The Yellow Pages - Factoids and Fun

Posted On: Saturday - March 23rd 2024 1:33PM MST
In Topics: 
  General Stupidity  TV, aka Gov't Media  Humor  History  Americans

See, from earlier, Let your fingers do the walking and The days of the HuWhite pages.

Jim Rockford, up to something or other...

Regular Peak Stupidity readers will know that, from the bygone days of decent TV shows, before I quit the whole TV deal a quarter century ago, The Rockford Files is our favorite. One can find about a dozen posts on the show here. I did my best to find Private Investigator Jim Rockford at a phone booth but also looking through the yellow pages, as he did in a number of scenes. Sorry, no luck yet...

That'd have been perfectly plausible. Though Jim would have had a big 2 or 2 1/2" thick Yellow Pages book back in his trailer, along with the same for the White Pages, I don't think they could have covered all of Los Angeles County (with another for Orange County.) even back in the day with half the people. As Mr. Hail discussed in the comments on both sets of books, business and other activities were generally more local in 50 years-ago America.

What'd you do when you couldn't find that specialized v-belt at the local (probably non-chain, even) auto parts store? You had to work with people, like, YES, talk to them and all and get helpful referrals and that. Maybe you'd have to drive a ways on those LA freeways, and then possibly look up the business for its address and phone # when you got nearby.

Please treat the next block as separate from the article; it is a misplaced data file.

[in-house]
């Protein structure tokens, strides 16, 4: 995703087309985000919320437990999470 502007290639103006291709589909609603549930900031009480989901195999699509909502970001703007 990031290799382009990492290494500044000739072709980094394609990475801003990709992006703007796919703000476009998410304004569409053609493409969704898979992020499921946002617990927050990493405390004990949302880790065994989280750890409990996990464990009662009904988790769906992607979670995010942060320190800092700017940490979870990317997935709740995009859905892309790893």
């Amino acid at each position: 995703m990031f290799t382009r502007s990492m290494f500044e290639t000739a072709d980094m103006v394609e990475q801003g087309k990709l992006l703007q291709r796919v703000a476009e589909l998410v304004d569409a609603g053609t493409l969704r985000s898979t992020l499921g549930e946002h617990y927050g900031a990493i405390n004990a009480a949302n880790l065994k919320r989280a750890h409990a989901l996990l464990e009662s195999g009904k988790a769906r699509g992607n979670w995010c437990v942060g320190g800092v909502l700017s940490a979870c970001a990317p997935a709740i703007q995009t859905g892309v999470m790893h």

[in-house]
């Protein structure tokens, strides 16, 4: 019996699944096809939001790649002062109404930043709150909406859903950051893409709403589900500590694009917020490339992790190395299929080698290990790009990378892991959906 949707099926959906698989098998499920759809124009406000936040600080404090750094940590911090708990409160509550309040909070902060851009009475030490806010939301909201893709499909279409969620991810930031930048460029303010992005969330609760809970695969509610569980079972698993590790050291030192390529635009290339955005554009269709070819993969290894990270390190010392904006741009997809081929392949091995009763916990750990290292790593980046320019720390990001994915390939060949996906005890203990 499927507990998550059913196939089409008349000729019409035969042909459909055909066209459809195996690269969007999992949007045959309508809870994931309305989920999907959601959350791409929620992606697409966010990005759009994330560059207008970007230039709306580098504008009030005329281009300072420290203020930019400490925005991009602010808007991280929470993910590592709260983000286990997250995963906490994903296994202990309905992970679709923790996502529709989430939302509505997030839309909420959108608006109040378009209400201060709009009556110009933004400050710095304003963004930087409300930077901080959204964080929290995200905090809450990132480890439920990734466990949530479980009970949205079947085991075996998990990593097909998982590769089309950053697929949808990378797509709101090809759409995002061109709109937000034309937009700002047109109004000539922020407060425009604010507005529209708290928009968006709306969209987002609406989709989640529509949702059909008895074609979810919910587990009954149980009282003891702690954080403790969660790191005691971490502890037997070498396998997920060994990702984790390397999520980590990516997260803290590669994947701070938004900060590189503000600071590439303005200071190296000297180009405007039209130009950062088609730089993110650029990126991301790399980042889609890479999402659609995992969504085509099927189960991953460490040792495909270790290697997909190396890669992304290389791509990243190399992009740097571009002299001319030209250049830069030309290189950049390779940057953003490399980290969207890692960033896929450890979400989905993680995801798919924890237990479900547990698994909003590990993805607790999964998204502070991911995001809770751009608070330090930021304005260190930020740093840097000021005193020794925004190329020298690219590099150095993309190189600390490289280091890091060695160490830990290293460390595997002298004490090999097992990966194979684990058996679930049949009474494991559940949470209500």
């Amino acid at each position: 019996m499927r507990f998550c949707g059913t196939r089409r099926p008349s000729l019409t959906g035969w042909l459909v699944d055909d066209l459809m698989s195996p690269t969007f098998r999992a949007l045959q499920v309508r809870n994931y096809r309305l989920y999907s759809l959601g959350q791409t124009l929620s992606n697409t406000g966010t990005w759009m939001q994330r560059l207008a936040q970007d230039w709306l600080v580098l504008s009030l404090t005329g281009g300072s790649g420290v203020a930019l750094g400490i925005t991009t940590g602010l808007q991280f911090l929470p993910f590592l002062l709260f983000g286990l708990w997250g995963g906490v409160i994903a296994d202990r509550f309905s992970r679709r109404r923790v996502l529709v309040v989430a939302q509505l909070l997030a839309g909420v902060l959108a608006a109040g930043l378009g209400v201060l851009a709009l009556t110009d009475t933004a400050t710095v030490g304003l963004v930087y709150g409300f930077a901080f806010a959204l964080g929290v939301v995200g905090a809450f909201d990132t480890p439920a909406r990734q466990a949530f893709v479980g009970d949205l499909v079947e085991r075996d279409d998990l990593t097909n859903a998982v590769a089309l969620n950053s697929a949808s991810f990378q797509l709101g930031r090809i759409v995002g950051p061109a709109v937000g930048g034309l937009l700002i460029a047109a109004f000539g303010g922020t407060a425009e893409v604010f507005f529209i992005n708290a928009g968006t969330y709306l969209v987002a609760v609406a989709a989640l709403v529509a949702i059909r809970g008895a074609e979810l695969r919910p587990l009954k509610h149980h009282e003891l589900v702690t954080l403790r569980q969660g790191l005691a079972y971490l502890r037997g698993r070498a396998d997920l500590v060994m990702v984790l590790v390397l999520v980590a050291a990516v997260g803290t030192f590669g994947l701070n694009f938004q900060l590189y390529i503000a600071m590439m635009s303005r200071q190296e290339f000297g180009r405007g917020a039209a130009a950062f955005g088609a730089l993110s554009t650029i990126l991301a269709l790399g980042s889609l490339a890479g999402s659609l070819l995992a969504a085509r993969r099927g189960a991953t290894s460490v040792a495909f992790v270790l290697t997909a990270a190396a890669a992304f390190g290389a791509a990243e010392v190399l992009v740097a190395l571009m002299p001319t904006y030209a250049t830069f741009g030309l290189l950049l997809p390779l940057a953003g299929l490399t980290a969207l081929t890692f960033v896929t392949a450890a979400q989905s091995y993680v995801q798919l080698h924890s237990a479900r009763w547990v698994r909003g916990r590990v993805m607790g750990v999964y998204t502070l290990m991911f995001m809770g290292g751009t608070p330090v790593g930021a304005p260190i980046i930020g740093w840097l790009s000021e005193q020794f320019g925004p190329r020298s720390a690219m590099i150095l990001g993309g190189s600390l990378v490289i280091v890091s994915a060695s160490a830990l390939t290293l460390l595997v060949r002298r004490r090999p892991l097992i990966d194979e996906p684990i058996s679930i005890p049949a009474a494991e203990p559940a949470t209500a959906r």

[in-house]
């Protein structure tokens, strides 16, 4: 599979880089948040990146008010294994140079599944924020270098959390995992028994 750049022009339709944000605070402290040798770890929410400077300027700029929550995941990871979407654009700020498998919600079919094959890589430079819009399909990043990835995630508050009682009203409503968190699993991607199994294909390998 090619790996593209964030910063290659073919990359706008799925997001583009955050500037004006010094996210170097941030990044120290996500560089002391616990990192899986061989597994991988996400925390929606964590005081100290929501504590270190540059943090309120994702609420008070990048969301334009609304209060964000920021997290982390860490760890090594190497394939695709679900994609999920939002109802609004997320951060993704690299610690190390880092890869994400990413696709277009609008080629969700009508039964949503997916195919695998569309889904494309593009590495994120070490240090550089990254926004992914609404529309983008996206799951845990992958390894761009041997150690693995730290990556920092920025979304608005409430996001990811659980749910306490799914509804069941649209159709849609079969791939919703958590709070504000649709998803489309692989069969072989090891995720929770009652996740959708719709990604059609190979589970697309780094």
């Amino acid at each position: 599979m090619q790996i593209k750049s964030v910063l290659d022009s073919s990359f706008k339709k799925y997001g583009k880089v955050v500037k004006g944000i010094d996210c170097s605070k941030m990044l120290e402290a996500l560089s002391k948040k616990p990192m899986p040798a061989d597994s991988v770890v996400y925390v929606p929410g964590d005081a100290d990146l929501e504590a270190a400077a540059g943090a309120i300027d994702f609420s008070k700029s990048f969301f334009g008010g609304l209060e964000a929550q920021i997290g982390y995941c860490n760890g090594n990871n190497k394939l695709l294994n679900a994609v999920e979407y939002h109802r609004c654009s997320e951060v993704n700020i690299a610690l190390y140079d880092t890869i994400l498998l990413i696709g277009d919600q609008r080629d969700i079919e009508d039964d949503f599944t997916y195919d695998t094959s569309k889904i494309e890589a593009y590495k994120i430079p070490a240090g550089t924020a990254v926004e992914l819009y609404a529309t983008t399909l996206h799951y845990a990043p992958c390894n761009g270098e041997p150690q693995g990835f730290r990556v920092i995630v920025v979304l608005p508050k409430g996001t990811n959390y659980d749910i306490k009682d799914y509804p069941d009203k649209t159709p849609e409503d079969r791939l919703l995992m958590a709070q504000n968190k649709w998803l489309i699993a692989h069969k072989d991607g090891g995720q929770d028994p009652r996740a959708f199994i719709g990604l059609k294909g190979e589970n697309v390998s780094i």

By some point, businesses that wanted to go nationwide were able to get "eight hundred numbers", as they were called, i.e. phone numbers starting with 800* in place of an Area Code. This was so that customers would call to begin with, as not many people wanted that Ker-Ching! from the phone company every minute, racking up bills for calls that might have been a waste of time. These nationwide sales companies would pay the charges instead. I assume they got volume discounts.**

Because my Dad was no early adopter of credit cards (before debit cards), or more like, very sane financially, I remember having to call up an 800 for him to order a tennis racket with my CC. Those numbers did the trick before and during the first dozen years of internet commerce, or even the present day for people like me who really just like to get a human on the phone.

There aren't many phone booths left now, but those there are can't have the phone books hanging by a piece of aircraft cable, as in Jim Rockford's day. It'd be a tremendous waste to print them. I do wish I'd accumulated a hundred or more - the neighbors would have helped - before they were a thing of the past. Those things were great for the shooting range. A .22 LR round went only 2/3 through they yellow pages from a foot away. They were great for experimentation.